I think the situation's really pretty analogous to what you're seeing in Alzheimer's now with the anti-amyloid therapies. I think that confirmation of the appropriate pathology is, I think seen as a necessary first step before you'd imagine treating somebody with these newer emerging amyloid agents.
I think that we'd be looking at sort of a similar kind of scenario for Parkinson's disease. But I think we have to get ready for it now, cause even in my clinic, I get asked about this frequently by patients like, should I get this alpha synuclein test that I read about? And I think that we [00:15:00] need to, as a community, think about what the right answers to these questions are. And I think that it's good for talking to patients now and it'll be increasingly important as disease specific therapies emerge.
[00:15:11] Dr. Tiago Outeiro: Yeah, no, I think that's true and it'll for sure drive forward, and the quest for novel therapeutics because now you have a measure you can use also to hopefully assess progression. So I think this is very exciting.
And now we're coming to the end. I have only two more questions, but I wanted to ask you also what you consider the major limitations of the study? And what's coming next? I mean, you already told us about things that will come up looking at specific alpha synuclein mutations. But in the particular study, what can you consider is the major limitation, if we wanna call it like that. And what do you still think needs to be addressed in the context of synuclein amplification assays or seed amplification assays?
[00:15:54] Dr. Andrew Siderowf: Yeah, so I think our paper, we were pleased that it was at a very large sample size[00:16:00] and allowed for some subgroup analysis. And I think that was a strength. I guess you asked about weaknesses, but I'm talking about strength. I should get back on topic. But I think that autopsy verification, because we think that we're identifying pathology and I think that capturing autopsy information about the participants over the course of time will be a valuable addition.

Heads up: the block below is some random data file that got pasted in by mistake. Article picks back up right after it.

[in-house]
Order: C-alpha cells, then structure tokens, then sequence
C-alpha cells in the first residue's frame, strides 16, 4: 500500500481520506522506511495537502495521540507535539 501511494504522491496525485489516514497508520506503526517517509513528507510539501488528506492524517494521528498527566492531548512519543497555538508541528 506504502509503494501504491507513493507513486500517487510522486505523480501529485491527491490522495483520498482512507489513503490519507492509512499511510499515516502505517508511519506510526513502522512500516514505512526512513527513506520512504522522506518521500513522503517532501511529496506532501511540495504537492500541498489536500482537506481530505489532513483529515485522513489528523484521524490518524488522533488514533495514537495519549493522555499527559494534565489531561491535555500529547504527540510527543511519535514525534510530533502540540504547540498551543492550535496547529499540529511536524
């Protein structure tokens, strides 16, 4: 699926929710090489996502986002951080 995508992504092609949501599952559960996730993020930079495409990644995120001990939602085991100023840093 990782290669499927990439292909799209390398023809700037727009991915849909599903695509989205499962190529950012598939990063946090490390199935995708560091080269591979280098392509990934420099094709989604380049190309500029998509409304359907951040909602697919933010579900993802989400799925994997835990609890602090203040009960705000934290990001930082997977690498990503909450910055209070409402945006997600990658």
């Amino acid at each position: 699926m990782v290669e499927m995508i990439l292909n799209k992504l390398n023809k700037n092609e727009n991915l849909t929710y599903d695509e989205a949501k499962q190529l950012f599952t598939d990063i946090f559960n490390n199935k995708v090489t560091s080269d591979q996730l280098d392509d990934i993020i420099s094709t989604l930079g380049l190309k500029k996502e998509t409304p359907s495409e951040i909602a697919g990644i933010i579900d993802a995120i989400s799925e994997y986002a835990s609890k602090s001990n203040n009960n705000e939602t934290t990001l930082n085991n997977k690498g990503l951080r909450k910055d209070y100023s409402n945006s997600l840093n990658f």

I think that progression, this was a cross-sectional study and I think that looking at how the assay potentially changes over time, but also importantly, whether how a positive or negative assay predicts clinical change over time. So how like your assay at baseline, whether it provides prognostic information as well as diagnostic information will be valuable.
And then in terms of assay development, we've really looked at this as a binary. The actual values that you get from the assay vary greatly. But right now it functions sort of like a genetic PCR test does, where it's either positive or it's negative, but we think there's a potential that you could generate quantitative as well as qualitative information from the assay. [00:17:00] And that could provide either information about progression, if the quantitation say goes up or goes down over time. Or potentially prognostic information like more synuclein might indicate something different rather than less synuclein. I mean, paradoxically now lower peak fluorescence are associated with MSA, so they actually indicate worse pathology.
So it's not necessarily the case that higher would be worse, but it is possible that quantitative variations could have meaning. And we don't capture those right now.
[00:17:28] Dr. Tiago Outeiro: Yeah. Great. Okay, so is there anything else you would like to highlight here for our listeners, or do you think you covered everything?
[00:17:37] Dr. Andrew Siderowf: Well, I would like to say that PPMI is definitely a team effort, from Ken Marek, who's the PI of a study and the Fox Foundation who funds it, to our partners at Luis Concha and Claudio Sota, who are collaborators at Amprion, who made the assays possible. And then of course, all the participants in PPMI, over a thousand of them who had spinal taps so that we could do this study, and then had [00:18:00] spinal taps repeatedly and then came back for clinical visits. Without the contribution and the persistence of this large group of people, especially the participants, we couldn't get this information so, I think all of us who participated in the paper are, really grateful to the study participants who contributed samples and came back for visits, and I just wanna make sure I give them the proper credit.
[00:18:21] Dr. Tiago Outeiro: That's very important. Absolutely, we need all the patients to help us in our quest to try to help them back. So thank you so much, Andrew. That was wonderful. I think we really touched upon the important points of your recent publications in Lancet Neurology. And I thank all our listeners and I invite them to join us for upcoming podcasts.
So, goodbye for now.
[00:18:44] Dr. Andrew Siderowf: Yeah. Thanks, Tiago. Nice to be here. [00:19:00]